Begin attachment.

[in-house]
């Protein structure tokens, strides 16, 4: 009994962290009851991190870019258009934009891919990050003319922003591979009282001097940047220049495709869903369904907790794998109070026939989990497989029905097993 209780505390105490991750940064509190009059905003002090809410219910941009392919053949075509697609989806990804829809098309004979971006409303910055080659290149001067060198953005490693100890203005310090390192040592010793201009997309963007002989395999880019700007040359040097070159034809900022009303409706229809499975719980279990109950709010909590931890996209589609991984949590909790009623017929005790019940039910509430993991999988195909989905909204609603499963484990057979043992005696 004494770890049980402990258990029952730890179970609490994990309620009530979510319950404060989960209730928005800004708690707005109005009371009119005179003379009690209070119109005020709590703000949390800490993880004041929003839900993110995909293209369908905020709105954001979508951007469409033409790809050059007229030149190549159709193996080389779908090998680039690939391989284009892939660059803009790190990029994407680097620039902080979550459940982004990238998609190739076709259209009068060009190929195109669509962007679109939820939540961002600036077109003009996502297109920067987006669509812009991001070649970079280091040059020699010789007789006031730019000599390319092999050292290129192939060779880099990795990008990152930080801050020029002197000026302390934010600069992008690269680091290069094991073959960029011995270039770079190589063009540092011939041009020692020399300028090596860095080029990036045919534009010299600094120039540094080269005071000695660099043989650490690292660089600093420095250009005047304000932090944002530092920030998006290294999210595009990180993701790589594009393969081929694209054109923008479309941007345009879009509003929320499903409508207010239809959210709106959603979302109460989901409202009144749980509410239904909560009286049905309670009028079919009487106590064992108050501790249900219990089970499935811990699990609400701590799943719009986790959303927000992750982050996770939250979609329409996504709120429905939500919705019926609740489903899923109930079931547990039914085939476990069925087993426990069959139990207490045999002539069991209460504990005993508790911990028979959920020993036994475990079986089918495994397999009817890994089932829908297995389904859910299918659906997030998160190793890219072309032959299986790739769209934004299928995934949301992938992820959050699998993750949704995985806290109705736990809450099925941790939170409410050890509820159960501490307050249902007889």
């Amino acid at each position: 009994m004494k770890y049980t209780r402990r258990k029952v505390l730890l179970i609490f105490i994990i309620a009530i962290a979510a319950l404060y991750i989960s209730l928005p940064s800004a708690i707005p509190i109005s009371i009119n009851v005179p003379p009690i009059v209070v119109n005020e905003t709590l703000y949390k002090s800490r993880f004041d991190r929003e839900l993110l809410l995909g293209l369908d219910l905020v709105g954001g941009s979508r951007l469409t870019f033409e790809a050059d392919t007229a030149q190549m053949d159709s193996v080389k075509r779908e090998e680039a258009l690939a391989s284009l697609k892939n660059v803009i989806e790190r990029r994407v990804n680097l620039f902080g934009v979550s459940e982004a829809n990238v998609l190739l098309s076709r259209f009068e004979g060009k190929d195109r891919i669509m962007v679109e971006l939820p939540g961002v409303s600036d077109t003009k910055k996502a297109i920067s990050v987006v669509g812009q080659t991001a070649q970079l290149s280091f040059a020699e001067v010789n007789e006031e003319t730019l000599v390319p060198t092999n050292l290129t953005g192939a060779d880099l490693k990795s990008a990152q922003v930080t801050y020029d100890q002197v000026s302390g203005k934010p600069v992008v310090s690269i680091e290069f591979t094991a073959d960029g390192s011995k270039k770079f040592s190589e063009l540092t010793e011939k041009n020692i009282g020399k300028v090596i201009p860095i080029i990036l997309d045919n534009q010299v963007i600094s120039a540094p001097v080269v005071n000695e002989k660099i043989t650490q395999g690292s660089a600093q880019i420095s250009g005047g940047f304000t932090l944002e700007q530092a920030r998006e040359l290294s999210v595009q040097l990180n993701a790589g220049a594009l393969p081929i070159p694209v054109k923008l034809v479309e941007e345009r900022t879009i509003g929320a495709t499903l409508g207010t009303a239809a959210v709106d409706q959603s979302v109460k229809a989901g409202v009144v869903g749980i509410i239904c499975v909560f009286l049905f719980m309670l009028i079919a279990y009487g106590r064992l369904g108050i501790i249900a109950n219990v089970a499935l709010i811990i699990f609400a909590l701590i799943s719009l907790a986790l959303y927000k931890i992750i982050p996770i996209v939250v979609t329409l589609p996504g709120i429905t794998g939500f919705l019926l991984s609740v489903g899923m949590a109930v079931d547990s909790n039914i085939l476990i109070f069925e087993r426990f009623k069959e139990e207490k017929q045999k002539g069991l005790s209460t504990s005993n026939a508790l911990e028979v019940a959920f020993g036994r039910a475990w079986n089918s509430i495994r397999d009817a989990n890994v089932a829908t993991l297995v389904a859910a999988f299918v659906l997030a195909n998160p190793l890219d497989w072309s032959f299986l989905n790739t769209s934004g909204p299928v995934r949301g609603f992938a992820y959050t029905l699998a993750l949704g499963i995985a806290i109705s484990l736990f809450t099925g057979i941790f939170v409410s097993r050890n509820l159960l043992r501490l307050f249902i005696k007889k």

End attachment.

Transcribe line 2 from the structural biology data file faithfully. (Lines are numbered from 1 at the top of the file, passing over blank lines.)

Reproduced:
């Protein structure tokens, strides 16, 4: 009994962290009851991190870019258009934009891919990050003319922003591979009282001097940047220049495709869903369904907790794998109070026939989990497989029905097993 209780505390105490991750940064509190009059905003002090809410219910941009392919053949075509697609989806990804829809098309004979971006409303910055080659290149001067060198953005490693100890203005310090390192040592010793201009997309963007002989395999880019700007040359040097070159034809900022009303409706229809499975719980279990109950709010909590931890996209589609991984949590909790009623017929005790019940039910509430993991999988195909989905909204609603499963484990057979043992005696 004494770890049980402990258990029952730890179970609490994990309620009530979510319950404060989960209730928005800004708690707005109005009371009119005179003379009690209070119109005020709590703000949390800490993880004041929003839900993110995909293209369908905020709105954001979508951007469409033409790809050059007229030149190549159709193996080389779908090998680039690939391989284009892939660059803009790190990029994407680097620039902080979550459940982004990238998609190739076709259209009068060009190929195109669509962007679109939820939540961002600036077109003009996502297109920067987006669509812009991001070649970079280091040059020699010789007789006031730019000599390319092999050292290129192939060779880099990795990008990152930080801050020029002197000026302390934010600069992008690269680091290069094991073959960029011995270039770079190589063009540092011939041009020692020399300028090596860095080029990036045919534009010299600094120039540094080269005071000695660099043989650490690292660089600093420095250009005047304000932090944002530092920030998006290294999210595009990180993701790589594009393969081929694209054109923008479309941007345009879009509003929320499903409508207010239809959210709106959603979302109460989901409202009144749980509410239904909560009286049905309670009028079919009487106590064992108050501790249900219990089970499935811990699990609400701590799943719009986790959303927000992750982050996770939250979609329409996504709120429905939500919705019926609740489903899923109930079931547990039914085939476990069925087993426990069959139990207490045999002539069991209460504990005993508790911990028979959920020993036994475990079986089918495994397999009817890994089932829908297995389904859910299918659906997030998160190793890219072309032959299986790739769209934004299928995934949301992938992820959050699998993750949704995985806290109705736990809450099925941790939170409410050890509820159960501490307050249902007889």